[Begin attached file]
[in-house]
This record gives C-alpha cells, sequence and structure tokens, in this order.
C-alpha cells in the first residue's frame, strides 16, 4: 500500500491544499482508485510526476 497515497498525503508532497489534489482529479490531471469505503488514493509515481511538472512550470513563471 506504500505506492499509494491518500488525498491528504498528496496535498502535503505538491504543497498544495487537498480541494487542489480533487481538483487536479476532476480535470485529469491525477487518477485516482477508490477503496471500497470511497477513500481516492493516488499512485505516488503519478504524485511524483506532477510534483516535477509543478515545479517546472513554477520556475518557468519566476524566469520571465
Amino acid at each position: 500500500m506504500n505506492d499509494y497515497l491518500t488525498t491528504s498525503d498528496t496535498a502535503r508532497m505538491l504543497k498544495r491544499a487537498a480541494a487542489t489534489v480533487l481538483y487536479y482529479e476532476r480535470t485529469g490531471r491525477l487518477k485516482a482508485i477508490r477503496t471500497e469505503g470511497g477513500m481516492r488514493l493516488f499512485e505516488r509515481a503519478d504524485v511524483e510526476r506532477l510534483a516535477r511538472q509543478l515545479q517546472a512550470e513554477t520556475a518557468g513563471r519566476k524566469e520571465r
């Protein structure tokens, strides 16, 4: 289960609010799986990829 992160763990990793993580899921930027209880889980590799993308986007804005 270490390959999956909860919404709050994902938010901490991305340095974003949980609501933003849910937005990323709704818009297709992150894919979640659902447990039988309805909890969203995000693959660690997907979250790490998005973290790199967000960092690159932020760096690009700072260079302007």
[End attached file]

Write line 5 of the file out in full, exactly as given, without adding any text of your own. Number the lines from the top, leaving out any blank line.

């Protein structure tokens, strides 16, 4: 289960609010799986990829 992160763990990793993580899921930027209880889980590799993308986007804005 270490390959999956909860919404709050994902938010901490991305340095974003949980609501933003849910937005990323709704818009297709992150894919979640659902447990039988309805909890969203995000693959660690997907979250790490998005973290790199967000960092690159932020760096690009700072260079302007």